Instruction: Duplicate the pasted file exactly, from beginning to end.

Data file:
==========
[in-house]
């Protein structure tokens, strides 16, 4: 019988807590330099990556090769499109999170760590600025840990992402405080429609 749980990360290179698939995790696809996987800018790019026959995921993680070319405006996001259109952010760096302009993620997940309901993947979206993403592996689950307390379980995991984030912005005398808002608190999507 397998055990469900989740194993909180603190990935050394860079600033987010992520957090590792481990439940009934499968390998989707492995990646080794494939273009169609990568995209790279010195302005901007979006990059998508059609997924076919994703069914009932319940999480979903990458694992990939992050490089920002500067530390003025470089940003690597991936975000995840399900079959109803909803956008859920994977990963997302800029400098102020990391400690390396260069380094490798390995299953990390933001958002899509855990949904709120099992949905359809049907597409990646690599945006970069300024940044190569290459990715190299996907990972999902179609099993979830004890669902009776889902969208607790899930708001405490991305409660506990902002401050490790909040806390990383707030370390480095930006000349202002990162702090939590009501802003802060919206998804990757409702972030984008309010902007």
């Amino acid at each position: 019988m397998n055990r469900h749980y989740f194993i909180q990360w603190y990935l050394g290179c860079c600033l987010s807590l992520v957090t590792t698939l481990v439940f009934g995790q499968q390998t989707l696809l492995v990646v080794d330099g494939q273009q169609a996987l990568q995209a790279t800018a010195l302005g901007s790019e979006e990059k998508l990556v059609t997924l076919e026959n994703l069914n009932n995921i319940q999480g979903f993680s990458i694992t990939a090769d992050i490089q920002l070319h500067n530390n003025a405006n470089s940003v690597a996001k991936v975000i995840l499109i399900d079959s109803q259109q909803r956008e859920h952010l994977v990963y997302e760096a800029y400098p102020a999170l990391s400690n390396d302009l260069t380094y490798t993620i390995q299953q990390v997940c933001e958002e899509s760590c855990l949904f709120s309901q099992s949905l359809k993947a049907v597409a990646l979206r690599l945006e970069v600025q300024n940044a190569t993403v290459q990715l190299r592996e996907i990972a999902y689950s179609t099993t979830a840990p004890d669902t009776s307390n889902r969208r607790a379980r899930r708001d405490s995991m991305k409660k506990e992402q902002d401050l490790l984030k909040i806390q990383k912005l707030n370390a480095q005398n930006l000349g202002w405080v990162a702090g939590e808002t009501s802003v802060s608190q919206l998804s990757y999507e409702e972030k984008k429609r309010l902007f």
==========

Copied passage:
[in-house]
């Protein structure tokens, strides 16, 4: 019988807590330099990556090769499109999170760590600025840990992402405080429609 749980990360290179698939995790696809996987800018790019026959995921993680070319405006996001259109952010760096302009993620997940309901993947979206993403592996689950307390379980995991984030912005005398808002608190999507 397998055990469900989740194993909180603190990935050394860079600033987010992520957090590792481990439940009934499968390998989707492995990646080794494939273009169609990568995209790279010195302005901007979006990059998508059609997924076919994703069914009932319940999480979903990458694992990939992050490089920002500067530390003025470089940003690597991936975000995840399900079959109803909803956008859920994977990963997302800029400098102020990391400690390396260069380094490798390995299953990390933001958002899509855990949904709120099992949905359809049907597409990646690599945006970069300024940044190569290459990715190299996907990972999902179609099993979830004890669902009776889902969208607790899930708001405490991305409660506990902002401050490790909040806390990383707030370390480095930006000349202002990162702090939590009501802003802060919206998804990757409702972030984008309010902007």
């Amino acid at each position: 019988m397998n055990r469900h749980y989740f194993i909180q990360w603190y990935l050394g290179c860079c600033l987010s807590l992520v957090t590792t698939l481990v439940f009934g995790q499968q390998t989707l696809l492995v990646v080794d330099g494939q273009q169609a996987l990568q995209a790279t800018a010195l302005g901007s790019e979006e990059k998508l990556v059609t997924l076919e026959n994703l069914n009932n995921i319940q999480g979903f993680s990458i694992t990939a090769d992050i490089q920002l070319h500067n530390n003025a405006n470089s940003v690597a996001k991936v975000i995840l499109i399900d079959s109803q259109q909803r956008e859920h952010l994977v990963y997302e760096a800029y400098p102020a999170l990391s400690n390396d302009l260069t380094y490798t993620i390995q299953q990390v997940c933001e958002e899509s760590c855990l949904f709120s309901q099992s949905l359809k993947a049907v597409a990646l979206r690599l945006e970069v600025q300024n940044a190569t993403v290459q990715l190299r592996e996907i990972a999902y689950s179609t099993t979830a840990p004890d669902t009776s307390n889902r969208r607790a379980r899930r708001d405490s995991m991305k409660k506990e992402q902002d401050l490790l984030k909040i806390q990383k912005l707030n370390a480095q005398n930006l000349g202002w405080v990162a702090g939590e808002t009501s802003v802060s608190q919206l998804s990757y999507e409702e972030k984008k429609r309010l902007f």